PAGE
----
Back in Time: B. Altman | Alyssa J Cori: Back in Time: B. Altman

April 21, 2021

Back in Time: B. Altman

If the name B. Altman sounds familiar to you, it's probably due to the Amazon series The Marvelous Mrs. Maisel. The star of the show, Midge, works in multiple roles there from makeup counter girl, to coat room attendant, to phone operator (though never as elevator operator, the role she originally applied for). Today, I want to share more about the life of B. Altman and his incredible contribution to my favorite New York City institution, the Met. 
Click to read now or pin to save for later. Learn all about the legacy of B Altman and how he contributed to the business and art scenes of New York City


Background

Benjamin Altman, or B. Altman, was born to immigrant Jews in 1840 and start out his career assisting his father at the family's dry goods store. He eventually took ownership and grew the company until it morphed into a department store. They moved locations and eventually its flagships ended up on Fifth Avenue and on 34th Street in 1906, with branches throughout the city and tristate area. For my New Jersey friends, B. Altman opened in Short Hills and while the store is no longer there, it gave way to the Short Hills mall. 


The Met

During this time, Altman was considered a "merchant prince" and by the time he died in 1913 he was worth over $1 billion in today's dollars. I realized that there was more to Altman's fame than his genius for merchandising (B. Altman was one of the first department stores to display clothing for different ages in specific sections) when I was reading about the history of the Met and started a chapter called "Princely Aspirations" (seeing a theme here?). He also lead the move to Fifth Avenue as a shopping destination, dubbed "Ladies Mile."

Upon Altman's death, his personal art collection was bequest to the Met. He has masterpieces from Rembrandt's to Chinese snuff boxes (!! if you know, you know) and his bequest put the Met "at the forefront of the world's treasure houses, with the Louvre and Madrid." Altman donated some of my favorite pieces and I love seeking them out around the museum.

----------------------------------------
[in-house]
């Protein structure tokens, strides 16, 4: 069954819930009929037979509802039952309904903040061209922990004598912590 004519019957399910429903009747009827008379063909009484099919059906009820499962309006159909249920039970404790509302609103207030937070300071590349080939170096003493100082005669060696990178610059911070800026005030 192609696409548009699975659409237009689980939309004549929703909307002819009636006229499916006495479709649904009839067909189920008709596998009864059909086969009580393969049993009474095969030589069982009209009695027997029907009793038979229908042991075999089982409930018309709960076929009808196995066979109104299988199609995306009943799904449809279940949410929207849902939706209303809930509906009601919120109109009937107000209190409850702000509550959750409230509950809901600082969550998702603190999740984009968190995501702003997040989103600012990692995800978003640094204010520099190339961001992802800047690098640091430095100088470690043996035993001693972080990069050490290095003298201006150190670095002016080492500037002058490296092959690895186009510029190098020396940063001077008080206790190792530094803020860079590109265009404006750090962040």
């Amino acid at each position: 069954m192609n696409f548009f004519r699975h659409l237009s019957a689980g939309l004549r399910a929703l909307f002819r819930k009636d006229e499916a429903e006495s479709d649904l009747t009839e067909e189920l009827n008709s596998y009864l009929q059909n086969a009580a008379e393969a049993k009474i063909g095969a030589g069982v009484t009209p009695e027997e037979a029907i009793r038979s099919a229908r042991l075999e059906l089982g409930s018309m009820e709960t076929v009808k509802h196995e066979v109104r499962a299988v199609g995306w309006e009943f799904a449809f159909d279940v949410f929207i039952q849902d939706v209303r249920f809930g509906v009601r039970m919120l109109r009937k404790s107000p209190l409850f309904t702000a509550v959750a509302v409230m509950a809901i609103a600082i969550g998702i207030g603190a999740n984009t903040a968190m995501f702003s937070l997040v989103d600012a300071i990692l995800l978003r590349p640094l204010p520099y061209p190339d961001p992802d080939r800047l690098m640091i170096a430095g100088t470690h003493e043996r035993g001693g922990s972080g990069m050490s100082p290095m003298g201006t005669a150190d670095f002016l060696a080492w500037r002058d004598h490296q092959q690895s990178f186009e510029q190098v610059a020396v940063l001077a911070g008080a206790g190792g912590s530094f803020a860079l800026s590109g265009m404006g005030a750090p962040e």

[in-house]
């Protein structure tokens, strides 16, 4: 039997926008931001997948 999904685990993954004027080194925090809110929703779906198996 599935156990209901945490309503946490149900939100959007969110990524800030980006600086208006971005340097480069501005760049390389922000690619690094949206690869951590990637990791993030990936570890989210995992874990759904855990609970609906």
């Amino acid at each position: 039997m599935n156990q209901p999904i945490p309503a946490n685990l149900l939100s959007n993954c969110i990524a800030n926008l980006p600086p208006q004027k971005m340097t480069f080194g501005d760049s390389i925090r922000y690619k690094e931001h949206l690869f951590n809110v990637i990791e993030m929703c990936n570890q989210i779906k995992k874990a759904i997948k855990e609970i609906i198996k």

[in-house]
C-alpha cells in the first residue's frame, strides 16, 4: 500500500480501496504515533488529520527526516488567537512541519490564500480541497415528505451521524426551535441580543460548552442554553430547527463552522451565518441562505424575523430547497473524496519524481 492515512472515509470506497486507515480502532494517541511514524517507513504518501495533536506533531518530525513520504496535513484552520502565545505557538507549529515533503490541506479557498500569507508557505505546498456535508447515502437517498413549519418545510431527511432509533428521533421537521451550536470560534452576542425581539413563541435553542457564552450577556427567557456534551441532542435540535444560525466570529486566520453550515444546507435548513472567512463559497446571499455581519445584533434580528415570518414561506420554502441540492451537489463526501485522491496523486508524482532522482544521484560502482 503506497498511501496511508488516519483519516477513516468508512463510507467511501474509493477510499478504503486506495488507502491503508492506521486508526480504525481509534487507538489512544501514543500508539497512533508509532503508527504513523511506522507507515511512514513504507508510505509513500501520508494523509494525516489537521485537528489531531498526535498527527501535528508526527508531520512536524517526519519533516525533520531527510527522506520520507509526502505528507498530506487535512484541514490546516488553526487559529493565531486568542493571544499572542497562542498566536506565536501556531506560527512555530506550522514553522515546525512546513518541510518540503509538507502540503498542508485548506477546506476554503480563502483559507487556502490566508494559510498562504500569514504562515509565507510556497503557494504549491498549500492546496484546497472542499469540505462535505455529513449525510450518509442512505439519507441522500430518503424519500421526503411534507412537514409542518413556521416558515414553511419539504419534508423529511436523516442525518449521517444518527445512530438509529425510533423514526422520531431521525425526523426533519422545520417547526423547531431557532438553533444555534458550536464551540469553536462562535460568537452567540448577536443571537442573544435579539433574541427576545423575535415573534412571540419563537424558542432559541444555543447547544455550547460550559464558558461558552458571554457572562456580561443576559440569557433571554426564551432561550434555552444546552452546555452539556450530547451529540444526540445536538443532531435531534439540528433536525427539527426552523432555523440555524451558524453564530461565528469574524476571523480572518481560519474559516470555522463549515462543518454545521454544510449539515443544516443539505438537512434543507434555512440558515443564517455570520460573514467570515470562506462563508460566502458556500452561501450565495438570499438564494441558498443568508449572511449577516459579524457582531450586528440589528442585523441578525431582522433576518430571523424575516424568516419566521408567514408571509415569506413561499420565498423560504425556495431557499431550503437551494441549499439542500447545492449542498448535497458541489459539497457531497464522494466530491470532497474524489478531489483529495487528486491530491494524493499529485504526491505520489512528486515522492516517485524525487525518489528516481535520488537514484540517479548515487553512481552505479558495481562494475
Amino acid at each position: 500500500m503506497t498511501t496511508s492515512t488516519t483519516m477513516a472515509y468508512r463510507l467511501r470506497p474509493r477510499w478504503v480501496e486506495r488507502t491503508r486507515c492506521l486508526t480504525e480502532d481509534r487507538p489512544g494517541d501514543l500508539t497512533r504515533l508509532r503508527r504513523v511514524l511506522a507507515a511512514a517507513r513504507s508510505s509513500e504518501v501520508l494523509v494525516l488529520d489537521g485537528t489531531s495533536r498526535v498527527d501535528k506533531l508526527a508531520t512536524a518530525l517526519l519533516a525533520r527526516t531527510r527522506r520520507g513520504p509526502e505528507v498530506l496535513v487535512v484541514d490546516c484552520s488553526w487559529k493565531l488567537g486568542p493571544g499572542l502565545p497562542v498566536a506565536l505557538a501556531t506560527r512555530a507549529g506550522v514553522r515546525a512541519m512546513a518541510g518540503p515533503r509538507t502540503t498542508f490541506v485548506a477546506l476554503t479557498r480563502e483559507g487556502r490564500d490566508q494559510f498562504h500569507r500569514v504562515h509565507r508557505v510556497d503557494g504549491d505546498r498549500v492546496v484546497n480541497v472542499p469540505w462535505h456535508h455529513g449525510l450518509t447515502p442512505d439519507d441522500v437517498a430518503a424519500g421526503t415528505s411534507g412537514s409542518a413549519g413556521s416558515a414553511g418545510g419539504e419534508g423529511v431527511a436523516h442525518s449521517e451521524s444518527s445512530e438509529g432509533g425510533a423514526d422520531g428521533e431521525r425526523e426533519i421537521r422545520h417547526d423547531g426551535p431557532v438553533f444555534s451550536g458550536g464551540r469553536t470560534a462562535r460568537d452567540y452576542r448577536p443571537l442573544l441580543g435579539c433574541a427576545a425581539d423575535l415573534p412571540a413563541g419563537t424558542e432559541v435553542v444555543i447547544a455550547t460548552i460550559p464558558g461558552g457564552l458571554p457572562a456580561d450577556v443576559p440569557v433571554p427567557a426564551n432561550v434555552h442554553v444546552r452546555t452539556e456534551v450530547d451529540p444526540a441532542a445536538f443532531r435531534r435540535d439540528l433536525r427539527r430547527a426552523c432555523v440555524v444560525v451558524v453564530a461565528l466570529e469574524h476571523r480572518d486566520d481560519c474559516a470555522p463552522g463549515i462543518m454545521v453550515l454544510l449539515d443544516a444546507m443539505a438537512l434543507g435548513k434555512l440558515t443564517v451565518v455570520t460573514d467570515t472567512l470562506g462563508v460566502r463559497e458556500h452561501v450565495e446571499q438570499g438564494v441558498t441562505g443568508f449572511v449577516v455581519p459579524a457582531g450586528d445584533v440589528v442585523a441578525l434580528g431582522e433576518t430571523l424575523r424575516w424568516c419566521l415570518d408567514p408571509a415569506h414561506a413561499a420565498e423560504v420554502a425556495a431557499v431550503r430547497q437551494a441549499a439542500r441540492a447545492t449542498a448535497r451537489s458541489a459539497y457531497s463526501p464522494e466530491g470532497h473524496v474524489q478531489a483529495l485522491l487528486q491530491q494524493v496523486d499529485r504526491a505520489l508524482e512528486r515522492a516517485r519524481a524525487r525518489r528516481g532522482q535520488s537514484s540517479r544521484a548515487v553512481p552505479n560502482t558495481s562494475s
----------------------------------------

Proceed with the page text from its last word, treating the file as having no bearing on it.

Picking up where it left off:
Rembrandt Self Portrait

A Girl Asleep by Johannes Vermeer
Wheat Fields by Jacob van Ruisdael

Personal Life

Not much is known about Altman's personal life. He did not have children of his own, but was active in the lives of his nieces and nephews, and worked closely with his older brother. His younger sister's husband was also a business partner, but was murdered by the Ku Klux Klan for supporting African American rights. His older brother died in his 30s from cholera, so Altman was left as a key provider for his family. 

He did not join any social clubs and more often than not elected to spend free time in his home with his art collection. His two great passions in life were business and art, and he proved himself to be an exceptional contributor in both arenas. 

Business Innovation

Aside from identifying the best locations for his stores and organizing merchandise in helpful ways, Altman was able to attract customers by keeping prices low and service exceptional. He kept as many as 500 horses next to his store so that he could provide home delivery for customers - wonder where Bezos got the idea for Amazon Prime delivery...

Altman took the approach of creating an experience that was not a necessity, but an entertainment. By having modern conveniences (like ventilation and carpeting), his store became a destination and not just a place to quickly shop. He also pioneered using windows as displays to draw shoppers in and established holiday windows as the norm on Fifth Avenue. 


Altman was one of the first to leverage catalogues to allow customers who didn't live in the area to still shop with him, and his artistic sensibility informed the design and merchandise in store and catalogue.  

B. Altman's influence in the art and business worlds was substantial, despite his private nature. It was exciting to learn more about the man who helped to put the Met on the map and who gave our friend Midge a job 😉

-Alyssa J

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